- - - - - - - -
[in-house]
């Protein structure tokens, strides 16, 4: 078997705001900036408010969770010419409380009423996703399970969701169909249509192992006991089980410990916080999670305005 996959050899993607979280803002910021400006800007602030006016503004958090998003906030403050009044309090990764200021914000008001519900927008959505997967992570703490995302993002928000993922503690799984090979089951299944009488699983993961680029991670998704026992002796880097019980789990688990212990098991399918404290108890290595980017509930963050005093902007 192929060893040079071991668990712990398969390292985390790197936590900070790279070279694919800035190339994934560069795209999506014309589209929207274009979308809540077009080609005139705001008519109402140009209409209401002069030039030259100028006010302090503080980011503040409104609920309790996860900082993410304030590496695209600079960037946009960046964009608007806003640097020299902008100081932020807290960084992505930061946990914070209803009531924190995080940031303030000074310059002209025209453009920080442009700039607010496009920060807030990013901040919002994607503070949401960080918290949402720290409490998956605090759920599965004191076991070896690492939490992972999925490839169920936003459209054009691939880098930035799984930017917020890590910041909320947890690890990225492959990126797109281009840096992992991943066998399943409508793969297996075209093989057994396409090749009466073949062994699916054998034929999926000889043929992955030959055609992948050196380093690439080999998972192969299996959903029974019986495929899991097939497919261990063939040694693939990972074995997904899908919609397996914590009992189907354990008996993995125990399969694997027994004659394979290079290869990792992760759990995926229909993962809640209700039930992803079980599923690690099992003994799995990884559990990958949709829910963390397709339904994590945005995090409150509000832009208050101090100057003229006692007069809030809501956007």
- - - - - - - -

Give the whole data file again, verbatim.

[in-house]
């Protein structure tokens, strides 16, 4: 078997705001900036408010969770010419409380009423996703399970969701169909249509192992006991089980410990916080999670305005 996959050899993607979280803002910021400006800007602030006016503004958090998003906030403050009044309090990764200021914000008001519900927008959505997967992570703490995302993002928000993922503690799984090979089951299944009488699983993961680029991670998704026992002796880097019980789990688990212990098991399918404290108890290595980017509930963050005093902007 192929060893040079071991668990712990398969390292985390790197936590900070790279070279694919800035190339994934560069795209999506014309589209929207274009979308809540077009080609005139705001008519109402140009209409209401002069030039030259100028006010302090503080980011503040409104609920309790996860900082993410304030590496695209600079960037946009960046964009608007806003640097020299902008100081932020807290960084992505930061946990914070209803009531924190995080940031303030000074310059002209025209453009920080442009700039607010496009920060807030990013901040919002994607503070949401960080918290949402720290409490998956605090759920599965004191076991070896690492939490992972999925490839169920936003459209054009691939880098930035799984930017917020890590910041909320947890690890990225492959990126797109281009840096992992991943066998399943409508793969297996075209093989057994396409090749009466073949062994699916054998034929999926000889043929992955030959055609992948050196380093690439080999998972192969299996959903029974019986495929899991097939497919261990063939040694693939990972074995997904899908919609397996914590009992189907354990008996993995125990399969694997027994004659394979290079290869990792992760759990995926229909993962809640209700039930992803079980599923690690099992003994799995990884559990990958949709829910963390397709339904994590945005995090409150509000832009208050101090100057003229006692007069809030809501956007």